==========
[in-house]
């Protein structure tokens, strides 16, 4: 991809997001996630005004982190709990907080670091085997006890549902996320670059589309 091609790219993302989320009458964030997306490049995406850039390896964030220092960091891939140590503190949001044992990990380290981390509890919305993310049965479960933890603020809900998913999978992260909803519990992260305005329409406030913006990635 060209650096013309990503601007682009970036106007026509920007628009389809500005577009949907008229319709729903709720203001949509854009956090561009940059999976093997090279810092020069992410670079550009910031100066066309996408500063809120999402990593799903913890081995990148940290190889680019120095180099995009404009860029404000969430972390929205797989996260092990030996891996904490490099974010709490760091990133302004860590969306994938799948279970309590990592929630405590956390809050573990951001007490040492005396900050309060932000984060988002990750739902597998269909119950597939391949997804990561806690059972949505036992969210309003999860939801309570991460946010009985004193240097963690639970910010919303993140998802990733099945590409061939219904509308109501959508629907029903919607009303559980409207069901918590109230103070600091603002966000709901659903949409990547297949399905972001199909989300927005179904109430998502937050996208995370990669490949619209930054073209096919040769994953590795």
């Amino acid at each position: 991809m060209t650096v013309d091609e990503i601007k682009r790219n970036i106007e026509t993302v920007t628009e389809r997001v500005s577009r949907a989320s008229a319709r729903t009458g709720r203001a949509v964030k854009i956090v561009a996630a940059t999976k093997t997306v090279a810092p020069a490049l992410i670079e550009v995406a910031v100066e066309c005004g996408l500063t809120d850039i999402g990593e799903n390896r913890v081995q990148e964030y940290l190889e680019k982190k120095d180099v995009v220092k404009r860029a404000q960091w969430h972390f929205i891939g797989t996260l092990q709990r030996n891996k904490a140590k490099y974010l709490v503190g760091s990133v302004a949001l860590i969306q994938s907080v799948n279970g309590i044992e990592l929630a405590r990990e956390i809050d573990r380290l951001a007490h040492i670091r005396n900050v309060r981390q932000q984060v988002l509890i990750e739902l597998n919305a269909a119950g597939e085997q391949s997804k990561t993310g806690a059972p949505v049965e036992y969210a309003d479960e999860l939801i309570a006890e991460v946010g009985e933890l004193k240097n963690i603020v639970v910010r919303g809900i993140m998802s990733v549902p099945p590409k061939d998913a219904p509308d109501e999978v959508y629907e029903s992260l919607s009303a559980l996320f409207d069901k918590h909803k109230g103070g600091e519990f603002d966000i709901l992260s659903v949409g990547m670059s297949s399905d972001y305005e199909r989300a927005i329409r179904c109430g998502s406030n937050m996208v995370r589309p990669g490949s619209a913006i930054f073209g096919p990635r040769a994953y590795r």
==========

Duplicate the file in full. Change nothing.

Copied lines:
[in-house]
């Protein structure tokens, strides 16, 4: 991809997001996630005004982190709990907080670091085997006890549902996320670059589309 091609790219993302989320009458964030997306490049995406850039390896964030220092960091891939140590503190949001044992990990380290981390509890919305993310049965479960933890603020809900998913999978992260909803519990992260305005329409406030913006990635 060209650096013309990503601007682009970036106007026509920007628009389809500005577009949907008229319709729903709720203001949509854009956090561009940059999976093997090279810092020069992410670079550009910031100066066309996408500063809120999402990593799903913890081995990148940290190889680019120095180099995009404009860029404000969430972390929205797989996260092990030996891996904490490099974010709490760091990133302004860590969306994938799948279970309590990592929630405590956390809050573990951001007490040492005396900050309060932000984060988002990750739902597998269909119950597939391949997804990561806690059972949505036992969210309003999860939801309570991460946010009985004193240097963690639970910010919303993140998802990733099945590409061939219904509308109501959508629907029903919607009303559980409207069901918590109230103070600091603002966000709901659903949409990547297949399905972001199909989300927005179904109430998502937050996208995370990669490949619209930054073209096919040769994953590795």
């Amino acid at each position: 991809m060209t650096v013309d091609e990503i601007k682009r790219n970036i106007e026509t993302v920007t628009e389809r997001v500005s577009r949907a989320s008229a319709r729903t009458g709720r203001a949509v964030k854009i956090v561009a996630a940059t999976k093997t997306v090279a810092p020069a490049l992410i670079e550009v995406a910031v100066e066309c005004g996408l500063t809120d850039i999402g990593e799903n390896r913890v081995q990148e964030y940290l190889e680019k982190k120095d180099v995009v220092k404009r860029a404000q960091w969430h972390f929205i891939g797989t996260l092990q709990r030996n891996k904490a140590k490099y974010l709490v503190g760091s990133v302004a949001l860590i969306q994938s907080v799948n279970g309590i044992e990592l929630a405590r990990e956390i809050d573990r380290l951001a007490h040492i670091r005396n900050v309060r981390q932000q984060v988002l509890i990750e739902l597998n919305a269909a119950g597939e085997q391949s997804k990561t993310g806690a059972p949505v049965e036992y969210a309003d479960e999860l939801i309570a006890e991460v946010g009985e933890l004193k240097n963690i603020v639970v910010r919303g809900i993140m998802s990733v549902p099945p590409k061939d998913a219904p509308d109501e999978v959508y629907e029903s992260l919607s009303a559980l996320f409207d069901k918590h909803k109230g103070g600091e519990f603002d966000i709901l992260s659903v949409g990547m670059s297949s399905d972001y305005e199909r989300a927005i329409r179904c109430g998502s406030n937050m996208v995370r589309p990669g490949s619209a913006i930054f073209g096919p990635r040769a994953y590795r």